5 Small Steps to a Long Lasting Positive Change in Your Body

new-year-fitness-tips5 Small Steps to a Long Lasting Positive Change to Your Body
As the owner and head health coach for Posh Fitness I always recommend small steps to making any permanent changes to your behavior & hence your body. Here are some of the first steps/tips I give:
1. Try eating a vegetable at almost every meal. This will increase the amount of nutrients and the fiber you eat .
2. Take a multivitamin/mineral. Ensuring that you’re getting all of the nutrients your body needs will allow your body to let go of fat and work with you toward your weight loss goals. Not getting enough nutrients makes your body think you’re starved or missing out so it will work against you in weight loss. Taking a multivitamin/mineral is an easy preventative fix.
3. Don’t work out too much. Change should come gradual and although your will power is high in the New Year it is natural for your interest to peter out. Therefore, work out as little as possible to get the results you desire. You can always dial it up more as you get more fit. Taking this approach will ease you into fitness without the risk of injury and prevent burn out.
4. Eat according to your activity level. Eat less on days that you don’t work out and more on the days that you do. You need to have a caloric deficit of 3500 calories per week to lose one pound so aim to eat 250 calories less on workout days while burning at least 250 calories at the gym. On the days you don’t work out eat 500 calories less to make up for the lower activity.
5. Measure progress. Use apps like MyFitnessPal to track your progress. Measurements should include weight, body circumferences, body fat percentage as well as meal & workout tracking. Progress should be measured to keep you motivated and to let you know what is and isn’t working. If taking bodyfat measurements be sure to use a seasoned personal trainer or nutritionist to measure it properly with calipers.

Kettlebell Clean Preparation: Straddle k

Kettlebell Clean
Straddle kettlebell with feet slightly wider apart than shoulder width. Squat down with arm extended downward between legs and grasp kettlebell handle with overhand grip. Position shoulder over kettlebell with taut low back and trunk close to vertical.
Pull kettlebell up off floor by extending hips and knees. Once kettlebell is off of ground, vigorously raise shoulder above kettlebell while keeping it close to body. Jump upward extending body. Raise shoulder and pull kettlebell upward with arm allowing elbow to bend out to side, keeping kettlebell close to body. Drop under kettlebell, rotating arm under kettlebell. Catch kettlebell on outside of arm with wrist straight while moving into partial squat position. Extend both legs.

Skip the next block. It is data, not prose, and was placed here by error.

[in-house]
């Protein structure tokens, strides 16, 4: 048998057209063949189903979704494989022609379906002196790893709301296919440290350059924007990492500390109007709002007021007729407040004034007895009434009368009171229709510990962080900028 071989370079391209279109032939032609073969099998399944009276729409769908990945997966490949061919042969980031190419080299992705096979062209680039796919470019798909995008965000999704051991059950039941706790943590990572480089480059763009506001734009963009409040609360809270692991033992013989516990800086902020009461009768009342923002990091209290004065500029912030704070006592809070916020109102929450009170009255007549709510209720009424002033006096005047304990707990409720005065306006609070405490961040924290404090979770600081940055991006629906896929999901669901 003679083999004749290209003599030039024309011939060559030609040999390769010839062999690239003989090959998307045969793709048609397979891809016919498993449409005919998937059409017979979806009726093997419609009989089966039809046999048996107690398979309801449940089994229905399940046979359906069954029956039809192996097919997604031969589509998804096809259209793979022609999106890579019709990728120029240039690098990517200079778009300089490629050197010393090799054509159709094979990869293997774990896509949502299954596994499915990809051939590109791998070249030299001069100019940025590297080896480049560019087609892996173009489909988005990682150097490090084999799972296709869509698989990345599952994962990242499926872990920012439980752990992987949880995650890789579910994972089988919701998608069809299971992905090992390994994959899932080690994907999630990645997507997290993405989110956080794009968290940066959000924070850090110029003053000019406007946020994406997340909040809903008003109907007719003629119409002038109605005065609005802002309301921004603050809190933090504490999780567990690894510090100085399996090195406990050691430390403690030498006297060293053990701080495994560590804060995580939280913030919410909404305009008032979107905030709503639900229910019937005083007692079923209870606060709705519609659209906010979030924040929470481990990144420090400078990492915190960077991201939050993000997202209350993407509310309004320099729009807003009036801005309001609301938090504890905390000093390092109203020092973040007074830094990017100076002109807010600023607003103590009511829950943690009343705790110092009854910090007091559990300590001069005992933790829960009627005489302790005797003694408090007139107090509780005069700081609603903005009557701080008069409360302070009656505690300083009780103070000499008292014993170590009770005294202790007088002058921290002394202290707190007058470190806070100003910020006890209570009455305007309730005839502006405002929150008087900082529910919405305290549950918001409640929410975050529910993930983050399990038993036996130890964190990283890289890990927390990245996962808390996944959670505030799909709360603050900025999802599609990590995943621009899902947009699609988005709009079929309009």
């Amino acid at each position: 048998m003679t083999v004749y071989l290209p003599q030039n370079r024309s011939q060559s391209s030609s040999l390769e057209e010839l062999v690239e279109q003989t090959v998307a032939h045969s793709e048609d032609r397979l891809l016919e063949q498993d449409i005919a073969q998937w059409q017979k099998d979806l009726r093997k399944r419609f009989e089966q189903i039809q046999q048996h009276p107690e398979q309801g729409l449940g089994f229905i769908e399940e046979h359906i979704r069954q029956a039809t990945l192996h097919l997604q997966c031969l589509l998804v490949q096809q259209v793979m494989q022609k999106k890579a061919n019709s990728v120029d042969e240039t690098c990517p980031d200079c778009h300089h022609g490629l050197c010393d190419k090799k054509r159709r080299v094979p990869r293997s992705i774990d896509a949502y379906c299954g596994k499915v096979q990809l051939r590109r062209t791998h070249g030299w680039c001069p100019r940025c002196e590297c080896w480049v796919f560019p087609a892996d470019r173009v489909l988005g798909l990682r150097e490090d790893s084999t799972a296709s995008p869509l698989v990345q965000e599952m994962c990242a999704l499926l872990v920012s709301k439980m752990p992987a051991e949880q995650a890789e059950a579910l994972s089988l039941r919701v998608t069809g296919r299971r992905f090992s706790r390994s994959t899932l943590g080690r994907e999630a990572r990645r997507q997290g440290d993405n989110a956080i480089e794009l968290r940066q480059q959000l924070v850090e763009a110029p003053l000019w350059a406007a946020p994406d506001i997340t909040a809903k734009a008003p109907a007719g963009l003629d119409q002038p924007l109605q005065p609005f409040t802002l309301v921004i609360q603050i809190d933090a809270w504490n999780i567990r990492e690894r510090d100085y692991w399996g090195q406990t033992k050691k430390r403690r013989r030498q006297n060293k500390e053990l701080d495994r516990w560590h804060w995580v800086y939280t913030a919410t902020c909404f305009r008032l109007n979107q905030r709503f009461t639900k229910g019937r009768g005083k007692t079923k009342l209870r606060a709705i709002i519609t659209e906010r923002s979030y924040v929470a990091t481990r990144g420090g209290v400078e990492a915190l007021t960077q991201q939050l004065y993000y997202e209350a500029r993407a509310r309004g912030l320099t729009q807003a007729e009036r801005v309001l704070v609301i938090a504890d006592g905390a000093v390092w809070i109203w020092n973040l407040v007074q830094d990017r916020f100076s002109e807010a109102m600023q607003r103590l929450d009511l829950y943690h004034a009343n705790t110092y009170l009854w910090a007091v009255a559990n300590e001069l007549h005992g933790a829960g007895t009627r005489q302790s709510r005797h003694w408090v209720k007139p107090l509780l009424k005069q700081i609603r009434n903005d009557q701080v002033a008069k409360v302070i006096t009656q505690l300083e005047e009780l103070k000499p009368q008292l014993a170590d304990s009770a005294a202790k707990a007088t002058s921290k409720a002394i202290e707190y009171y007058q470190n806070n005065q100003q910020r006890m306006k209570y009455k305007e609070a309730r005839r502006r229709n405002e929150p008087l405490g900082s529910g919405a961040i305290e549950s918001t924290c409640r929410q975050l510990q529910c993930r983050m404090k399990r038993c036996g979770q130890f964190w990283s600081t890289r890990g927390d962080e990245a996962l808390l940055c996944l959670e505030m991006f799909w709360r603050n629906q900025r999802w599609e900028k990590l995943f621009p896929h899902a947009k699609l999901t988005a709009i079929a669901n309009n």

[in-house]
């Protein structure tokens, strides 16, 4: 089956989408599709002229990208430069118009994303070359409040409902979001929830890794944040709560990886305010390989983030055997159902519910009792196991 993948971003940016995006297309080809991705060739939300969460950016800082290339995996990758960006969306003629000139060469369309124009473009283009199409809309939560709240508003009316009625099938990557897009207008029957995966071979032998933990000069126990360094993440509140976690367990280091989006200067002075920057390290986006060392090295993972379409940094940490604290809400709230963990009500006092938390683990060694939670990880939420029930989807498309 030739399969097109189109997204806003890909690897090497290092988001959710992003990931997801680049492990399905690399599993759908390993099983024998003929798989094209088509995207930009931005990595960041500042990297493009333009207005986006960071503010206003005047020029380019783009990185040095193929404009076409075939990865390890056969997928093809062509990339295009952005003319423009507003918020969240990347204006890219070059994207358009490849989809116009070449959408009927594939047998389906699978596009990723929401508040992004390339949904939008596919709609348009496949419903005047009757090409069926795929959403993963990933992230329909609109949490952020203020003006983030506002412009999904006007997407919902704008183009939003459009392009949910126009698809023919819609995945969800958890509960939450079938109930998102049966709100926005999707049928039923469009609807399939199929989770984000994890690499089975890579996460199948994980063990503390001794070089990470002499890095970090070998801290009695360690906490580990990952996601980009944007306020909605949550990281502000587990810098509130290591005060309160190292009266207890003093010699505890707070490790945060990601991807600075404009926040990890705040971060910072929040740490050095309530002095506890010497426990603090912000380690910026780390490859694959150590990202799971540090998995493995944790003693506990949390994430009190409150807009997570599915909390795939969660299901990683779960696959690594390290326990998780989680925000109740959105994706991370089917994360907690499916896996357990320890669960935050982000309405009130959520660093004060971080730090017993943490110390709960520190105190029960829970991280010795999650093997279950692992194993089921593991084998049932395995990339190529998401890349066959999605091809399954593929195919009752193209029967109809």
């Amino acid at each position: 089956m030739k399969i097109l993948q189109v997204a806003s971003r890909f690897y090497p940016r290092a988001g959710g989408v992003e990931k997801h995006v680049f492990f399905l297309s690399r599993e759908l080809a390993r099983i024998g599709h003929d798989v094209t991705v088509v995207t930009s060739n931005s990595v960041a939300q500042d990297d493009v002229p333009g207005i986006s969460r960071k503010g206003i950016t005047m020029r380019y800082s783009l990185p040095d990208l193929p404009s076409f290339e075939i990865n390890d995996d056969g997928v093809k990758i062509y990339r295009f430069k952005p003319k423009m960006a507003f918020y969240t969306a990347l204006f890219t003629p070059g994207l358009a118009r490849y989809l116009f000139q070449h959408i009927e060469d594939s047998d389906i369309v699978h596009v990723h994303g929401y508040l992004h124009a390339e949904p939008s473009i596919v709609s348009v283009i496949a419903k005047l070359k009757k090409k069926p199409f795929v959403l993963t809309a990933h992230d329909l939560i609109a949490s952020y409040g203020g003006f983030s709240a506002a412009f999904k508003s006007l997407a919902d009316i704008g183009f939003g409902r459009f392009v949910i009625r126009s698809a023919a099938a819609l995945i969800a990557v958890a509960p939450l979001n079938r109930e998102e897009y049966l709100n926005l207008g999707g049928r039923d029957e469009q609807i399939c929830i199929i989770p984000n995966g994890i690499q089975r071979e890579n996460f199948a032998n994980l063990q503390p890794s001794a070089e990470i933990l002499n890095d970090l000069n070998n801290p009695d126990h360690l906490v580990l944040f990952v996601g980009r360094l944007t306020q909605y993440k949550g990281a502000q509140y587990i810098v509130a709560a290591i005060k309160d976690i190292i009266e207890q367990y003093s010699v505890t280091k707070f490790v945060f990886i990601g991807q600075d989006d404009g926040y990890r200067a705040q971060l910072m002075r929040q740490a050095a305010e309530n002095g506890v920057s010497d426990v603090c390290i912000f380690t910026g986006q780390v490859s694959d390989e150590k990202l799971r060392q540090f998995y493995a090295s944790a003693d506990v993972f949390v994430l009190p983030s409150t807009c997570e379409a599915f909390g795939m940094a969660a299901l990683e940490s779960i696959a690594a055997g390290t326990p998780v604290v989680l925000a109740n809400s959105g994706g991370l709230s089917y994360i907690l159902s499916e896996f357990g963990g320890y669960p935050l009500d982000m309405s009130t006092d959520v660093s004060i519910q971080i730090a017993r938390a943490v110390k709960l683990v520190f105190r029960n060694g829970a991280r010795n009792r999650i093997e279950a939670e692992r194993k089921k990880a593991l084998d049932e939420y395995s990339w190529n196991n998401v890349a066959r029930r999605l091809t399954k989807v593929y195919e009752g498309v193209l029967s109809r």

Drop kettlebell by pulling elbow back. Immediately hop upward with elbow pointed outward continuing to hold on to kettlebell handle as it falls. Decelerate decent of kettlebell as heels make contact with ground and arm straightens. Lower kettlebell to ground between legs while squatting down with taut lower back and trunk close to vertical.

Lateral Lunge Pass & Press:

lateral-lunge-pressLateral Lunge Pass & Press: Hold the kettlebell in your right hand at shoulder height, elbow bent (A). Take a big step to the left and sit back into a side lunge, passing the weight under your left knee and grabbing it with your left hand (B). Release your right hand and press through your left heel to return to standing, (C) raising the kettlebell to your left shoulder and then press. That’s one rep.
Alternate sides for 15-20 reps.

Old Adage for the Size and Timing of Meals Seems to Be Correct for Weight Loss

Meal-Timing-and-Weight-LossIt appears the old adage to “breakfast like a king, lunch like a prince and supper like a pauper” may be good advice after all according to a new study by the International Journal of Obesity.  Of course many personal trainers, health coaches and nutritionists already knew and taught this but now we have scientific proof that it works.  As a health coach I would take it a step further and advise a client to surround the highest calorie meals around their workout.  Think of it as calories on demand nutrition.  I’m going to discuss this in a future article that will show you exactly how to spread out your meals, by calories and by macronutrients, i.e. protein, carbohydrate and fat.  Meanwhile take a look at the study below to see how timing is important to the success of weight loss.

Garaulet, M. et al. (2013). Timing of food intake predicts weight loss effectiveness. International Journal of Obesity.  


By Peter Marino, the owner and health coach of PoshFitness.com.